Content sequencing: While people are in the warm audience, you continue to develop content for them. However, if your content is text instead of video, moving people from one piece of content to the next can be challenging. Facebook lets you create custom audiences by choosing the video people watched but doesn’t let you create a custom audience based on other content types.
Susan has clients whose content is primarily blog posts or written content. These clients want to put the written pieces an audience sees into a sequence like you can with video. Although you can set up the funnel like that to an extent, Facebook doesn’t make it easy to scale that setup.
With video, sequencing content is easier. For example, the warm audience might see a five-step video process. After they watch 25% of a video, they move to the next one, which is still a mid-funnel video but covers step two of the case study or whatever it might be.
Susan notes that the progression from warm to hot audience can sometimes help you determine how much content to show your warm audience. In some instances, the bottom of the funnel isn’t converting, but mid-funnel content has a lot of engagement. Sometimes, that’s a clue to add more information.
Another idea is to see whether changing the content type helps move some people from the warm to the hot audience. Instead of video, test showing a downloadable PDF. Some people may prefer to engage in a different way before they buy.
Exclusions: When you set up audiences to create the funnel, Susan emphasizes that thinking through whom to exclude from your audience is also important. With the cold audience, Susan excludes anyone who has visited the website in the past 30 or 60 days because those are hot audience people. She doesn’t want them in the cold funnel.
Similarly, if someone moves from the cold video views audience to the mid-funnel warm audience, the mid-funnel should exclude people who watched 25% of the video. With this exclusion, you avoid showing the same stuff to those people over and over.
For your hot audience, you use exclusions to make sure that you’re talking to people who are truly your most engaged audience. Indeed, in some cases, the funnel may move people from the warm to the hot audience based on exclusions rather than engagements. The bottom of the funnel is initially going to be your smallest group, so it’s going to have some exclusions in it.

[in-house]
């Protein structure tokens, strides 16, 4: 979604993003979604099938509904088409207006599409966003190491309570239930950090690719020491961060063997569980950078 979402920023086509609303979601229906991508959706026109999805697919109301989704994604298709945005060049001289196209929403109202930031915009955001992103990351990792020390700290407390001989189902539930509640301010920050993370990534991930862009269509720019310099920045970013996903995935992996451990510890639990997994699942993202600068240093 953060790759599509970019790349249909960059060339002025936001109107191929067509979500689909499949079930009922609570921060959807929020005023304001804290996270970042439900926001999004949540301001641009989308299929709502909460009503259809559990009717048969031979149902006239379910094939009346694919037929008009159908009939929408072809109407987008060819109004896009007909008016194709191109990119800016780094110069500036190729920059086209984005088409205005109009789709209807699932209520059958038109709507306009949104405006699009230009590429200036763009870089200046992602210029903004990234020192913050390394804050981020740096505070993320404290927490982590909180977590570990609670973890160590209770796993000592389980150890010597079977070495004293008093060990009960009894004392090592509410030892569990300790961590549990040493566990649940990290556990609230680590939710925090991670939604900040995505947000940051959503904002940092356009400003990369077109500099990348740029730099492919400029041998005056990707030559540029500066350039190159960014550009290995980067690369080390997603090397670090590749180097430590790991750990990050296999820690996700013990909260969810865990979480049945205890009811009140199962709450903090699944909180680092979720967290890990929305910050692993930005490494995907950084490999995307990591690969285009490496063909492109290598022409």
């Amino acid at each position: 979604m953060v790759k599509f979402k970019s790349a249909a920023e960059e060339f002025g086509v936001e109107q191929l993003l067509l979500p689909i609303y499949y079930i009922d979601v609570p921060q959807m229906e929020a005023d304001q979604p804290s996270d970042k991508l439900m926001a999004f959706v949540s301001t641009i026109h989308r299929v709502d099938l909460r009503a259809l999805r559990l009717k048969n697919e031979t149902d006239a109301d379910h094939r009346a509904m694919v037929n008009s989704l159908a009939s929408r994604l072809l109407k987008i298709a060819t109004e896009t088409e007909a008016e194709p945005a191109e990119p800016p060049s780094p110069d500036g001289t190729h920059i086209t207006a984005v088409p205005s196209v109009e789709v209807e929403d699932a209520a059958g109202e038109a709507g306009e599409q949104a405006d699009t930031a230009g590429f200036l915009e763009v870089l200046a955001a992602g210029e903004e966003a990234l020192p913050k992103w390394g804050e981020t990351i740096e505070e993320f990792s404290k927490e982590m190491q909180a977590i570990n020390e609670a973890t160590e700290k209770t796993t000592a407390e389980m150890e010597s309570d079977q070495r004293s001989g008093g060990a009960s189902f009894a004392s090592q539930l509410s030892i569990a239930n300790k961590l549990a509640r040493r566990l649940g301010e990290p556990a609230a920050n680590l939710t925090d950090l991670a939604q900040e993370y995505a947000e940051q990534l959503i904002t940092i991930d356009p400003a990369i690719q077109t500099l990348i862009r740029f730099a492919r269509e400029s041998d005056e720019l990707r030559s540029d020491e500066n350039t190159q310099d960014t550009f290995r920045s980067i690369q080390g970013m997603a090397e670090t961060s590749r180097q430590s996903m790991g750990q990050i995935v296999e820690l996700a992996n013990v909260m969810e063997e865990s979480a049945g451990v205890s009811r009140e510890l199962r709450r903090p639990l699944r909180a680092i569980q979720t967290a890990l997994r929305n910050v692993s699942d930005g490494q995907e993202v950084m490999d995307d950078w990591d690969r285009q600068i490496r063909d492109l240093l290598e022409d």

Funnel management: Tracking how people move through your funnels can quickly become confusing and complicated for the person managing all of these ads. If you do one simple funnel, the tracking isn’t unwieldy. However, as you start to build your funnels, you can forget whom you included or excluded from certain audiences.
For managing all of this information, Susan says Excel sheets are your friends. Before she even begins setting up ads in Facebook, she maps out the whole funnel. With this blueprint, Susan can set up the funnel in robot mode. She finds trying to think through the funnel as she sets it up in Facebook to be exceptionally confusing after a while.
Allocate Budget: Over time, where you spend money on ads changes. In the beginning, you spend the bulk of your money targeting cold audiences because you don’t have the funnel in place yet. You need to go out and find those people. As time goes on, you spend more on the middle of the funnel.
A couple of factors drive the shift in your budget. First, after casting a wide net, you start to identify the cold audience criteria that are reliable for you. Second, after you build a warm audience, you can spend less on your cold audience so you can focus more on messaging with the warm people. At least you know they’re engaged.
Eventually, your warm audiences become too big, so you need to manage your budget by limiting their size. You’ll have large chunks of people who have watched 25% of six different videos and downloaded PDFs. Right now, Facebook lets you hold onto these audiences for about 365 days, but shortening that timeframe can save you money.
To determine a good timeframe, Susan uses the Google Analytics time lag report. This report doesn’t work well for long sales cycles because it goes back only so far; however, this report can usually show when conversions are likely to happen. If people tend to convert or buy within 7 to 10 days, then your audience doesn’t need people who watched a video 6 months ago.
Susan also tests different timeframes. She’ll do a 30-, 60-, and 90-day audience. She excludes each one from the others. To illustrate, the 90-day one would exclude the 30- and 60-day audiences. The goal is to find out when conversions decline. That point is usually pretty evident.
A lot of times, you’ll see in the 7- to 21-day range things go really well for lower-priced products. After that, it’s a ghost town. You’re just wasting your money. Susan experiments with using analytics to guide you in creating groups based on different chunks of time.
Listen to the show to hear Susan discuss similarities and differences between B2C and B2B audience funnels.
Discovery of the Week
Linktree offers a great way to expand what your Instagram profile link can do.
Your Instagram bio is the only place for a clickable URL in all of Instagram. With Linktree, you can point your bio link to a bunch of different links that are clickable from that one place. The effect is almost like a mini landing page with four or five additional links.
Linktree also makes it easier to optimize where you send people from your profile. You don’t have to change your bio link all the time so it points to your new article or deal. Instead, you can point to a few evergreen options that help your fans and followers find your latest report, podcast, event, or whatever your standard offerings are.
Listen to the show to hear more and let us know how Linktree works for you.
Listen to the show!
Scroll to the end of the article for links to important resources mentioned in this episode.
Key takeaways mentioned in this episode:
- Visit Susan’s website.
- Find Susan on Twitter.
- Join Susan’s Facebook group, FB Ads Betterment Society.
- Learn more about Facebook Ads Manager.
- Review all of the options for Facebook engagement ads.
- Read Jon Loomer’s blog post about 55 ways to retarget.
- Discover how to set up video view ads and Messenger ads.
- Watch my live video about Facebook Zero.
- Check out Linktree.
- Tune into The Journey.
- Watch our weekly Social Media Marketing Talk Show on Fridays at 10 AM Pacific on Crowdcast or tune in on Facebook Live.
What do you think? What are your thoughts on Facebook ad funnels? Please leave your comments below.